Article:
Why you should binge-watch responsibly

Digital models for sharing and enjoying multimedia content have led people to develop new habits. On-demand freedom has been a source of great enthusiasm, but what effects does it have on our health and behaviour?

It all started in 2013, when for the first time you had the opportunity to watch an entire TV season in one go. To many it must have seemed like a bizarre idea. But judging by what has come from this intuition, it seems that many were wrong. House of Cards had arrived, Netflix had arrived, and with them a new way of enjoying multimedia content.

This was a real revolution. Both for the television networks, condemned to run after the on-demand model, and for the users, so conquered as to immediately develop new habits of the spectator. Above all, binge-watching.

Binge-watching madness

Of course, watching a disproportionate number of episodes from the same TV series in a very short time was not a completely new behaviour: TV marathons already existed, and boxes that collected all the episodes from a TV series on DVD seemed to have no other purpose than this. Yet, you can’t but credit Netflix for having cemented binge-watching as a widespread and shareable activity. A survey by the same company, dated 2013, shows this: 73% of respondents considered binge-watching a "socially acceptable" practice. And who wouldn’t bet that percentage is higher today?

Another number to persuade even the most sceptical: according to Nielsen, 361,000 Americans watched all the episodes of the second season of Stranger Things on the day of publication.

If you still thought you had to hide your serial viewer attitude, rest assured: there has never been a better time to come out into the open.

The causes of the Netflix addiction

A lot of us binge-watch and do it a lot: obviously, there must be something gratifying about it. Research confirms this (yes, you can even use science to defend yourself!): when you are involved in a pleasant activity, your brain produces dopamine. If you look at a series without ever stopping, your brain never stops producing dopamine. This is how a pseudo addiction develops, the same one that, much like when using a smartphone or scrolling down a in a social media, prevents you from raising your eyes from the screen even when you should.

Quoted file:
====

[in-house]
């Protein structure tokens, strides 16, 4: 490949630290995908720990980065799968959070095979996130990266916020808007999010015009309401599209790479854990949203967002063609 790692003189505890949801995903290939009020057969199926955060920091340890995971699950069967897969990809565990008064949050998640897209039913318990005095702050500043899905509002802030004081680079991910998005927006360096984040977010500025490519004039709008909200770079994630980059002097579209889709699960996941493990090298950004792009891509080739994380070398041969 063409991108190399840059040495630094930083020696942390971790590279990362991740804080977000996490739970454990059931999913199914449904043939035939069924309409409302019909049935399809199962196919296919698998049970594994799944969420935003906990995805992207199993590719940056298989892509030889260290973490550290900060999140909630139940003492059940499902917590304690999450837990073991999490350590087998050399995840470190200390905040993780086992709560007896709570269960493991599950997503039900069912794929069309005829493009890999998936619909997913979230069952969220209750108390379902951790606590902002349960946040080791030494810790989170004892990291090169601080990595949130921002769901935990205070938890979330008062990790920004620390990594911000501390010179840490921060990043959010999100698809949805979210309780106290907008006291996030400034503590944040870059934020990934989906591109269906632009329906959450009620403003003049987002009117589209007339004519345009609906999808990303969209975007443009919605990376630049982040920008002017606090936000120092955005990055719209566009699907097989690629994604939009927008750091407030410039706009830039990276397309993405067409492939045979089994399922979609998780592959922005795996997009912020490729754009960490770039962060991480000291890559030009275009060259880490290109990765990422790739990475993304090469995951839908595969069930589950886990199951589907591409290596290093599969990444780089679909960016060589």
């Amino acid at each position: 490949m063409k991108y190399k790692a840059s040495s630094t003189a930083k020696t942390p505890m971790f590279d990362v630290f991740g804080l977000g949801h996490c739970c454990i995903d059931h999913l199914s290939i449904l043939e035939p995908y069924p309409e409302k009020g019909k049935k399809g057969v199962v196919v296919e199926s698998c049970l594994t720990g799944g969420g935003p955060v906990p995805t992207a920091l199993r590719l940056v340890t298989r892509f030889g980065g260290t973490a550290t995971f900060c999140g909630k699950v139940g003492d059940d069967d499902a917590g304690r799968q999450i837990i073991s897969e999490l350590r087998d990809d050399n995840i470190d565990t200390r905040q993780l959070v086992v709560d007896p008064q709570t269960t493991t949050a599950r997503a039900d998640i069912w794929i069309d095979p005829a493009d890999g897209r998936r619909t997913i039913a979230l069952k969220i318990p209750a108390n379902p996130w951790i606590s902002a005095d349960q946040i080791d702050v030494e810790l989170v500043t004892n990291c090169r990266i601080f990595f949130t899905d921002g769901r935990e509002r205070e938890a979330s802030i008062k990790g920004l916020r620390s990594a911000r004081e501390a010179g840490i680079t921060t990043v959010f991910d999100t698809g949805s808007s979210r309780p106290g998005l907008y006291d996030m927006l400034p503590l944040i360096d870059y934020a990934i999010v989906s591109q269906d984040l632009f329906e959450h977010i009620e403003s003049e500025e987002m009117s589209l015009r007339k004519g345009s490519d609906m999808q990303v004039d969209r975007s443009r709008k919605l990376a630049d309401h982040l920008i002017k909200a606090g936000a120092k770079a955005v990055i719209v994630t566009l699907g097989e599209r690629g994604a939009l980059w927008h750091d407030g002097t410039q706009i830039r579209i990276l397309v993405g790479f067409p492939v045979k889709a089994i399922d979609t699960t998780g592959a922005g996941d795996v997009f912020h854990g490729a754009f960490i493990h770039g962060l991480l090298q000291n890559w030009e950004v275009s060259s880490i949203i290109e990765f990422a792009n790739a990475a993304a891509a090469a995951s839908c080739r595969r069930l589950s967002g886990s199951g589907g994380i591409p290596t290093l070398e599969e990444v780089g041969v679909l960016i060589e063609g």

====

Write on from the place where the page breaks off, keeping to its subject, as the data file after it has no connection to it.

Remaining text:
But there are other factors that contribute to Netflix addiction: the areas of the brain that are activated when watching TV are the same as when you are experiencing an event first-hand, so some stories can be so engaging that you want to never take your eyes off the screen.

Moreover, binge-watching can be a real (albeit temporary) panacea against stress: few things fill the mind like immersing yourself completely in a story, blocking at least for a while the flow of worries and negative thoughts that sometimes seems unstoppable.

Seen in this way, binge-watching isn't so bad – quite the opposite actually. However, if there wasn't a price to pay the story wouldn't be so interesting, would it?

The effects of binge-watching on health

A New York Times journalist, Matthew Schneier, coined a specific expression to indicate the condition that often follows an intense binge-watching session: "Unseasonal affective disorder: post binge-watching malaise".

After watching all nine episodes of Master of None in a few days, Schneier fell victim of what he then discovered to be a rather common malaise: post-binge-watching depression. When a series ends, many people get the feeling of a real loss experience, and fall into a state similar to that of depression.

There is not much research on the subject, but the correlation between binge-watching and depression is now almost certain, both in a causal and in a predictive sense: in a study conducted by the University of Toledo, a group formed by respondents who identified themselves as binge-watchers (142 out of 408) reported higher levels of stress, anxiety and depression.

Texas A&M University has also identified a link between binge-watching and feelings of loneliness and depression, and The Conversation magazine, as reported in an article published by the Guardian, has personally conducted a research that found that those who identified themselves as binge-watchers were more prone high levels of stress, anxiety and depressive symptoms.
It has to be repeated: there is nothing certain at the moment. However, those who have been involved in this matter have recognised some signs that should ring some alarm bells. Above all, the risk of social isolation must be kept under control. If you often find yourself preferring a Netflix evening to an outing with friends, perhaps you should try to reconsider your media diet: Frank Underwood and Eleven will understand.

On the other hand, spending too much time in front of the TV had already been associated with health problems such as obesity, diabetes and depression itself.

In short, even if the screens shrink and the modes of use change, the risks remain the same. It goes without saying that, though it is extremely enjoyable to be glued to the screen, there is still no comparison between the benefits of a real marathon and the marathon sessions of TV series that we watch.

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